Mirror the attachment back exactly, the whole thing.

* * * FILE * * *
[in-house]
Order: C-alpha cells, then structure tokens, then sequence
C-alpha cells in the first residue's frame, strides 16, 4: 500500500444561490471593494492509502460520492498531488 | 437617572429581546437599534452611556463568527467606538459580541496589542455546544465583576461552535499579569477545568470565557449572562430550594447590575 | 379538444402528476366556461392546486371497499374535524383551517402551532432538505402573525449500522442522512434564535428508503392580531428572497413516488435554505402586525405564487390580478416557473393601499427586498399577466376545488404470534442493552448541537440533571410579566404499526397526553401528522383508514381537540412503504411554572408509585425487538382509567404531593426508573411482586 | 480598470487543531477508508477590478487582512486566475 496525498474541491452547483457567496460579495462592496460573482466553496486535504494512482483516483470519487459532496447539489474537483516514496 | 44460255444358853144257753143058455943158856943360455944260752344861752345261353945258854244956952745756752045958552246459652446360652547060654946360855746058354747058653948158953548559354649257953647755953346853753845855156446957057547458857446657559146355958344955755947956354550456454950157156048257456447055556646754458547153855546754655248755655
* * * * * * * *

[in-house]
Order: C-alpha cells, then structure tokens, then sequence
C-alpha cells in the first residue's frame, strides 16, 4: 500500500444561490471593494492509502460520492498531488 | 437617572429581546437599534452611556463568527467606538459580541496589542455546544465583576461552535499579569477545568470565557449572562430550594447590575 | 379538444402528476366556461392546486371497499374535524383551517402551532432538505402573525449500522442522512434564535428508503392580531428572497413516488435554505402586525405564487390580478416557473393601499427586498399577466376545488404470534442493552448541537440533571410579566404499526397526553401528522383508514381537540412503504411554572408509585425487538382509567404531593426508573411482586 | 480598470487543531477508508477590478487582512486566475 496525498474541491452547483457567496460579495462592496460573482466553496486535504494512482483516483470519487459532496447539489474537483516514496 | 44460255444358853144257753143058455943158856943360455944260752344861752345261353945258854244956952745756752045958552246459652446360652547060654946360855746058354747058653948158953548559354649257953647755953346853753845855156446957057547458857446657559146355958344955755947956354550456454950157156048257456447055556646754458547153855546754655248755655